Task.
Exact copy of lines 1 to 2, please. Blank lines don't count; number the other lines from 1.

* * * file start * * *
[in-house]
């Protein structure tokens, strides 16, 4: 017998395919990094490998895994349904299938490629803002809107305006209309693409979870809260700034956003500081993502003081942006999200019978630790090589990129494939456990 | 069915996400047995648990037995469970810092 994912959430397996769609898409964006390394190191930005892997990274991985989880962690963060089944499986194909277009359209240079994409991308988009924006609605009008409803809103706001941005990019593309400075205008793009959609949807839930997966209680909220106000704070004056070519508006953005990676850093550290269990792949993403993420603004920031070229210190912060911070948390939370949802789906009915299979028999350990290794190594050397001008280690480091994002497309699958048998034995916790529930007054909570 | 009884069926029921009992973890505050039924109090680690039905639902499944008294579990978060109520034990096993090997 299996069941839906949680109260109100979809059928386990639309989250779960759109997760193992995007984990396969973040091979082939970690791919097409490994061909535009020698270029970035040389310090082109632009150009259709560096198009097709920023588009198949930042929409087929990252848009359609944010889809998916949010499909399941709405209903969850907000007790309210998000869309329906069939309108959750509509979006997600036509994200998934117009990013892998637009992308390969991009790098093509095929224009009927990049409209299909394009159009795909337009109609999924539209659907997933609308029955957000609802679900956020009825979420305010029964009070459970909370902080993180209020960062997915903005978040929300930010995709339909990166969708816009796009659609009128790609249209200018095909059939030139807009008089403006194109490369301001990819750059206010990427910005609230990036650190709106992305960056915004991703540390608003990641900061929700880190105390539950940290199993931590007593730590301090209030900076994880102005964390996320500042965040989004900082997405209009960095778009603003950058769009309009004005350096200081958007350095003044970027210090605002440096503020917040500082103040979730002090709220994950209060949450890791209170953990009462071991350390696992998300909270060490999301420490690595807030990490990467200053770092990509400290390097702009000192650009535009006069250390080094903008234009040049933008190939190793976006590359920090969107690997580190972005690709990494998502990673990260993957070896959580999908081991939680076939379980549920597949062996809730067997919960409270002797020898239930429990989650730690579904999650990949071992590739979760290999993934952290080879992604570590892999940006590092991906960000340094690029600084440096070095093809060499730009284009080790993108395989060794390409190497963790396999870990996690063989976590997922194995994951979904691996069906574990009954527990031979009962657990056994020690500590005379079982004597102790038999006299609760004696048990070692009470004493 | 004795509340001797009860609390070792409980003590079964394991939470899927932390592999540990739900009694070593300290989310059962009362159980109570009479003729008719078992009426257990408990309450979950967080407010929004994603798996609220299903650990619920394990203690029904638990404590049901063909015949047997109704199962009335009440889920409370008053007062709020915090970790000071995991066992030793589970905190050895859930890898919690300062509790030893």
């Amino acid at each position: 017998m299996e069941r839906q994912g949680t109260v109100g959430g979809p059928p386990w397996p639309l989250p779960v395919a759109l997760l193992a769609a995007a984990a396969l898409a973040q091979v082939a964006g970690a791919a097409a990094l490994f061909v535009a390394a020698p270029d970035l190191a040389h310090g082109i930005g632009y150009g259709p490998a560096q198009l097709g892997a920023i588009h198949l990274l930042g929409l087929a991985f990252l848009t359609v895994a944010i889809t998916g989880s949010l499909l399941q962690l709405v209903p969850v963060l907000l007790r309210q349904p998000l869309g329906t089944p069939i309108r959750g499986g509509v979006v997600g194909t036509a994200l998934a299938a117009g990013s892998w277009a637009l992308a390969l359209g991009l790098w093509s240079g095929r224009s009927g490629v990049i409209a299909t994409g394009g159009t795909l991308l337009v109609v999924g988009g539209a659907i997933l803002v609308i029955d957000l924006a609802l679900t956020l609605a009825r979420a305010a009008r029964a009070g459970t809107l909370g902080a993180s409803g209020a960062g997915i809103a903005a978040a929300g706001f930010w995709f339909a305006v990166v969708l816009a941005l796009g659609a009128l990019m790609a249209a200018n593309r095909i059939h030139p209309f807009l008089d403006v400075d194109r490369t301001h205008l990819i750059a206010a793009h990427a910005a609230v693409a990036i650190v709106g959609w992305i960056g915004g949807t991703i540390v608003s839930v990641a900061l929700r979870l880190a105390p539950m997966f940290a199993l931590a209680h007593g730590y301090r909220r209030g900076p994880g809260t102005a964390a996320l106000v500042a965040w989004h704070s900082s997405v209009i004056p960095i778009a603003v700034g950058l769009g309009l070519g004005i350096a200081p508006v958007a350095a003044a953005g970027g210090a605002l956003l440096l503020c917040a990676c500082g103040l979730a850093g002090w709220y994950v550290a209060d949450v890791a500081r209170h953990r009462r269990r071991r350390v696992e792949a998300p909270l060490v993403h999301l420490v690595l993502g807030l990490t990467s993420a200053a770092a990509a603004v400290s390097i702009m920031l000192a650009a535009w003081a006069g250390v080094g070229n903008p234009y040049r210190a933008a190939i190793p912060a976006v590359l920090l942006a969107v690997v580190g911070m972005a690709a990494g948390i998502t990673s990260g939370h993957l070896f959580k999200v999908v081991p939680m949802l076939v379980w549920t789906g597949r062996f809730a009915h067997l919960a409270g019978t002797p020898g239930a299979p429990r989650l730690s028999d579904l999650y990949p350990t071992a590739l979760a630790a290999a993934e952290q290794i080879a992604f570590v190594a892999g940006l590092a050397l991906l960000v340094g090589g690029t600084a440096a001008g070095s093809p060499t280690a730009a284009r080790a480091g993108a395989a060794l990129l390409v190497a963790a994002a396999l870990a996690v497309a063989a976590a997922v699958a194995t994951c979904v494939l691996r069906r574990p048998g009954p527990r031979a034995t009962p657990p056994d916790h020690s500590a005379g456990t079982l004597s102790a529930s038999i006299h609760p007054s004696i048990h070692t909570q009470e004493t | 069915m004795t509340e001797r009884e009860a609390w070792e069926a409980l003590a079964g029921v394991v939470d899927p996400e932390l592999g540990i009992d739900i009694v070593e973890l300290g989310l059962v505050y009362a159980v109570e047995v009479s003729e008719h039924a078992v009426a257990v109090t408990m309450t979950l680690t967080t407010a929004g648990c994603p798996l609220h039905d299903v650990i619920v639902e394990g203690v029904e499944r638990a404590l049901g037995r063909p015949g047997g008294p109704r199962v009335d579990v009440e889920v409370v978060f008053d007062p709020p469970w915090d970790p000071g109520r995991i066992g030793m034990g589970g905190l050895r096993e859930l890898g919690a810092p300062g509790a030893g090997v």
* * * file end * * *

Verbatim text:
[in-house]
């Protein structure tokens, strides 16, 4: 017998395919990094490998895994349904299938490629803002809107305006209309693409979870809260700034956003500081993502003081942006999200019978630790090589990129494939456990 | 069915996400047995648990037995469970810092 994912959430397996769609898409964006390394190191930005892997990274991985989880962690963060089944499986194909277009359209240079994409991308988009924006609605009008409803809103706001941005990019593309400075205008793009959609949807839930997966209680909220106000704070004056070519508006953005990676850093550290269990792949993403993420603004920031070229210190912060911070948390939370949802789906009915299979028999350990290794190594050397001008280690480091994002497309699958048998034995916790529930007054909570 | 009884069926029921009992973890505050039924109090680690039905639902499944008294579990978060109520034990096993090997 299996069941839906949680109260109100979809059928386990639309989250779960759109997760193992995007984990396969973040091979082939970690791919097409490994061909535009020698270029970035040389310090082109632009150009259709560096198009097709920023588009198949930042929409087929990252848009359609944010889809998916949010499909399941709405209903969850907000007790309210998000869309329906069939309108959750509509979006997600036509994200998934117009990013892998637009992308390969991009790098093509095929224009009927990049409209299909394009159009795909337009109609999924539209659907997933609308029955957000609802679900956020009825979420305010029964009070459970909370902080993180209020960062997915903005978040929300930010995709339909990166969708816009796009659609009128790609249209200018095909059939030139807009008089403006194109490369301001990819750059206010990427910005609230990036650190709106992305960056915004991703540390608003990641900061929700880190105390539950940290199993931590007593730590301090209030900076994880102005964390996320500042965040989004900082997405209009960095778009603003950058769009309009004005350096200081958007350095003044970027210090605002440096503020917040500082103040979730002090709220994950209060949450890791209170953990009462071991350390696992998300909270060490999301420490690595807030990490990467200053770092990509400290390097702009000192650009535009006069250390080094903008234009040049933008190939190793976006590359920090969107690997580190972005690709990494998502990673990260993957070896959580999908081991939680076939379980549920597949062996809730067997919960409270002797020898239930429990989650730690579904999650990949071992590739979760290999993934952290080879992604570590892999940006590092991906960000340094690029600084440096070095093809060499730009284009080790993108395989060794390409190497963790396999870990996690063989976590997922194995994951979904691996069906574990009954527990031979009962657990056994020690500590005379079982004597102790038999006299609760004696048990070692009470004493 | 004795509340001797009860609390070792409980003590079964394991939470899927932390592999540990739900009694070593300290989310059962009362159980109570009479003729008719078992009426257990408990309450979950967080407010929004994603798996609220299903650990619920394990203690029904638990404590049901063909015949047997109704199962009335009440889920409370008053007062709020915090970790000071995991066992030793589970905190050895859930890898919690300062509790030893």